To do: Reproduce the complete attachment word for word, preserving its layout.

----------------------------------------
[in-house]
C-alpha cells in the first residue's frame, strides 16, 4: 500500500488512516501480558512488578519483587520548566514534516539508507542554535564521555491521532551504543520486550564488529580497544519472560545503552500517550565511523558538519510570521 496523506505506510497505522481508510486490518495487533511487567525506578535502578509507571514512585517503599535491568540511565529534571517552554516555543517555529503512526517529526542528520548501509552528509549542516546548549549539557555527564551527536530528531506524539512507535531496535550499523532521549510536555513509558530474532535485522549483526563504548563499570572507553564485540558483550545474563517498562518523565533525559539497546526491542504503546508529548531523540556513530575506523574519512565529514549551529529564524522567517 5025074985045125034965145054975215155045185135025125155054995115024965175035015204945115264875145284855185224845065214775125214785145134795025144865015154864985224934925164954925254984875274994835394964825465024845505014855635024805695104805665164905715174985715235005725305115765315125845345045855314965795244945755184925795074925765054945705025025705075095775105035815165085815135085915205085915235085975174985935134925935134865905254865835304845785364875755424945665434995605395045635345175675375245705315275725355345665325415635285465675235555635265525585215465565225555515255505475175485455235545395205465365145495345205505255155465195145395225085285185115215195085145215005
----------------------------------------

[in-house]
C-alpha cells in the first residue's frame, strides 16, 4: 500500500488512516501480558512488578519483587520548566514534516539508507542554535564521555491521532551504543520486550564488529580497544519472560545503552500517550565511523558538519510570521 496523506505506510497505522481508510486490518495487533511487567525506578535502578509507571514512585517503599535491568540511565529534571517552554516555543517555529503512526517529526542528520548501509552528509549542516546548549549539557555527564551527536530528531506524539512507535531496535550499523532521549510536555513509558530474532535485522549483526563504548563499570572507553564485540558483550545474563517498562518523565533525559539497546526491542504503546508529548531523540556513530575506523574519512565529514549551529529564524522567517 5025074985045125034965145054975215155045185135025125155054995115024965175035015204945115264875145284855185224845065214775125214785145134795025144865015154864985224934925164954925254984875274994835394964825465024845505014855635024805695104805665164905715174985715235005725305115765315125845345045855314965795244945755184925795074925765054945705025025705075095775105035815165085815135085915205085915235085975174985935134925935134865905254865835304845785364875755424945665434995605395045635345175675375245705315275725355345665325415635285465675235555635265525585215465565225555515255505475175485455235545395205465365145495345205505255155465195145395225085285185115215195085145215005